Compared to other developed nations, the American people seem quite concerned to keep their tax rates low and to ensure that their taxes are spent wisely and fairly for their benefit. Yet the American people have generally been very supportive of having their taxes invested in medical research to improve their health, compared with other possible uses. In the current era of economic recession and healthcare reform, American taxpayers may be curious to know more exactly how their funding of medical research relates to their actual health needs. The NIH is the main channel by which the US Government supports medical research. It currently has an annual budget of just over $30 billion (about $100 for each US citizen).1,2 The NIH enjoys broad bipartisan support, both in Congress and the general population, for its role in improving the health and medical treatment of the American people. Nonetheless, a report requested by Congress from the Institute of Medicine previously recommended that “In setting priorities, NIH should strengthen its analysis and use of health data, such as burdens and costs of disease.”3 Earlier studies using data from the mid-90s and mid-00s found some relation between the burden-of-illness and the amount of research funding allocated by NIH to each disease/condition, but they also found much room for improvement.4,5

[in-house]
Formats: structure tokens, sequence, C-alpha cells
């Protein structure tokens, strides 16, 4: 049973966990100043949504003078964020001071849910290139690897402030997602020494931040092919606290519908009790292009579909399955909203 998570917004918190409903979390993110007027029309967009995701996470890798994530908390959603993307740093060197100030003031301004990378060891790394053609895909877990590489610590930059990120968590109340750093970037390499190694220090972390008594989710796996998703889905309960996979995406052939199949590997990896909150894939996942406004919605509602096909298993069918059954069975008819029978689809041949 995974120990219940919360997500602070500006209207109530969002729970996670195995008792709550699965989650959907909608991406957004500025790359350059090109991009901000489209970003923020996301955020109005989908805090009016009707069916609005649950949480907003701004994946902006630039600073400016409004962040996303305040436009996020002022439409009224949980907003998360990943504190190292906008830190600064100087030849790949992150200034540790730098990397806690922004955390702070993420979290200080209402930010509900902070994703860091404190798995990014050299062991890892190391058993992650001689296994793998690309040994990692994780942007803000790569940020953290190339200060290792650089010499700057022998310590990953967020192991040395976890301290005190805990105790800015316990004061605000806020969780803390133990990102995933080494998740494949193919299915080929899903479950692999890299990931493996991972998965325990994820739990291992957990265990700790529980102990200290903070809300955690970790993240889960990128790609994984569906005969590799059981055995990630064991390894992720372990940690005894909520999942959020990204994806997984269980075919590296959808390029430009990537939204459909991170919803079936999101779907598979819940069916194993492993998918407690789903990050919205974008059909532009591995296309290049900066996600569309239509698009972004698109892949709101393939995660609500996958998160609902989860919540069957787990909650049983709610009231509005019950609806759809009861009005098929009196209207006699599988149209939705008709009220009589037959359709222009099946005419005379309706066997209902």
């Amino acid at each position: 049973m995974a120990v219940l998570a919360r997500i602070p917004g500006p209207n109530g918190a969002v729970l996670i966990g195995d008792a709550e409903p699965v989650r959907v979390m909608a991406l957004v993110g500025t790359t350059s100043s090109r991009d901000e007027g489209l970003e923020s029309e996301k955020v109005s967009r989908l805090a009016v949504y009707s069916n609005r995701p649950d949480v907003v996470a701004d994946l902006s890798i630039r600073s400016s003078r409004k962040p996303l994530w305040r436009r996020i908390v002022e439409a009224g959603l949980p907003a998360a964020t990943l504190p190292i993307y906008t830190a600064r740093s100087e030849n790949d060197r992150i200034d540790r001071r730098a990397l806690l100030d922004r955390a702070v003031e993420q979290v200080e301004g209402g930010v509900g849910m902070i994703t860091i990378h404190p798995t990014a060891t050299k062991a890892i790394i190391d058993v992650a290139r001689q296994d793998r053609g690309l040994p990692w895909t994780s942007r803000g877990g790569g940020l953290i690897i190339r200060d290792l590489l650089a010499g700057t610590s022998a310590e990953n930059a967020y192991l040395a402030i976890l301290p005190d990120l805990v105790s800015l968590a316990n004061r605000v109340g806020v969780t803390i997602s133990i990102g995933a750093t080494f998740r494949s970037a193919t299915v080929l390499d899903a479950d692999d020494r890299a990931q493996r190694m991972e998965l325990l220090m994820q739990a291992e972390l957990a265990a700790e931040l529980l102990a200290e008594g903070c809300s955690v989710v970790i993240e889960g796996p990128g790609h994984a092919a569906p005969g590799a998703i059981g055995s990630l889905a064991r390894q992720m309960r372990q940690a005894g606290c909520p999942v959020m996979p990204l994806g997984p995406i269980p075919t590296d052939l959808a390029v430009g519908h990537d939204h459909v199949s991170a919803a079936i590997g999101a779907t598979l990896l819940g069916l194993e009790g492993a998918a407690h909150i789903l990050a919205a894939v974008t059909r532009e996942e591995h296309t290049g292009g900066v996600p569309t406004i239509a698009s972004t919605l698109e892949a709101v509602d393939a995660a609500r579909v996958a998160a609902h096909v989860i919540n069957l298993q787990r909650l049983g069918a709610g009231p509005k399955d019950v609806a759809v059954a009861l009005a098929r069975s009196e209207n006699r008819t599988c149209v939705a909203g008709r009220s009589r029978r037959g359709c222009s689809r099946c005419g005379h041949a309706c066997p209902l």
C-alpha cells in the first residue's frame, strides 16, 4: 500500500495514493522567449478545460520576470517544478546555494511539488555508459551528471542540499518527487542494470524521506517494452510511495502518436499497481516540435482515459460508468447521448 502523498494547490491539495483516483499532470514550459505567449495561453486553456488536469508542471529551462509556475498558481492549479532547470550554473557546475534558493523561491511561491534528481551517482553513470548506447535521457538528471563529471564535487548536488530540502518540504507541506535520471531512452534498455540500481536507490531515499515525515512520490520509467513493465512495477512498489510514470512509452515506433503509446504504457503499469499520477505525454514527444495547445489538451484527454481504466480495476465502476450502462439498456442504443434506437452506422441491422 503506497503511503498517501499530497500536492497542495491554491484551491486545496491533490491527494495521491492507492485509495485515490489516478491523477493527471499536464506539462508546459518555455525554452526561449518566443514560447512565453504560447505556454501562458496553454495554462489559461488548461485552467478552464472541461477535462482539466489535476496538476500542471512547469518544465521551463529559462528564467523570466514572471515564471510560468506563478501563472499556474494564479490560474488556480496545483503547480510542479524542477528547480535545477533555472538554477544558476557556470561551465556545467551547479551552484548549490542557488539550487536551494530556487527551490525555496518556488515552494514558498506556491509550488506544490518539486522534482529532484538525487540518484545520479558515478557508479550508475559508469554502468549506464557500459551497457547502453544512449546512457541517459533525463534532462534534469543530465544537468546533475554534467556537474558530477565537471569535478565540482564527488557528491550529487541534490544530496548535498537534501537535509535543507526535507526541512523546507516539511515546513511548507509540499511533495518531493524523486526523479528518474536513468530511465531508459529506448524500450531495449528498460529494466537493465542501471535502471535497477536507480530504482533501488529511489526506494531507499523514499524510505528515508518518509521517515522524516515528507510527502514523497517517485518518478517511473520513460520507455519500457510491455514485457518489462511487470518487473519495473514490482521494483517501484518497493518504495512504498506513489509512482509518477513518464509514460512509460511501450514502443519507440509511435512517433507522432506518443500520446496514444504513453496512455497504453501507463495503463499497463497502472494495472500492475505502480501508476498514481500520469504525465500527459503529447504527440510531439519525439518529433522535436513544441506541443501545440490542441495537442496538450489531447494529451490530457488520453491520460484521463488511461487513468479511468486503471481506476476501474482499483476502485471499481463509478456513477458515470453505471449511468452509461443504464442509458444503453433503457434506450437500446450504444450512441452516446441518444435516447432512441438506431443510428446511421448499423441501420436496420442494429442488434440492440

The most recently available data suggest that the situation has not changed much since. There are 29 diseases/conditions that have a clear match of terminological categories between the landmark Global Burden of Disease 2010 (GBD-2010) study6 and NIH’s recent reports7 (methodological details are available in the Appendix). Visualization of the data appears to suggest a reasonable correlation between funding and burden-of-illness for the diseases/conditions with matching data, while revealing 2 gross exceptions: ischemic heart disease and HIV/AIDS (Figure). However, a closer look at the exact ratios of research funding to burden-of-illness shows a very wide spread of overfunding and underfunding, with several extreme values at both ends of the scale (Table). Although these 29 diseases/conditions account for only about 44% of all NIH funding and nearly 54% of all burden-of-illness in high-income North America, the results presented in the Table and Figure are completely robust against issues of incomplete data. If complete data were available for NIH funding and burden-of-disease, the Figure and Table would have many more entries, but the entries already shown would not change one bit. Some of the “missing data” are due simply to NIH and GBD using different terms for categorization. To facilitate future analysis and better policy setting, NIH should begin reporting the amount of funding for all diseases and conditions used in the GBD study, using the same terms. Diseases/conditions that account for more than 1% each of the burden-of-disease in North America yet for which specific data on NIH funding are not available include: low back pain, other musculoskeletal disorders, neck pain, anxiety disorders, self-harm, falls, lower respiratory infections, preterm birth complications, and other cardiovascular and circulatory diseases.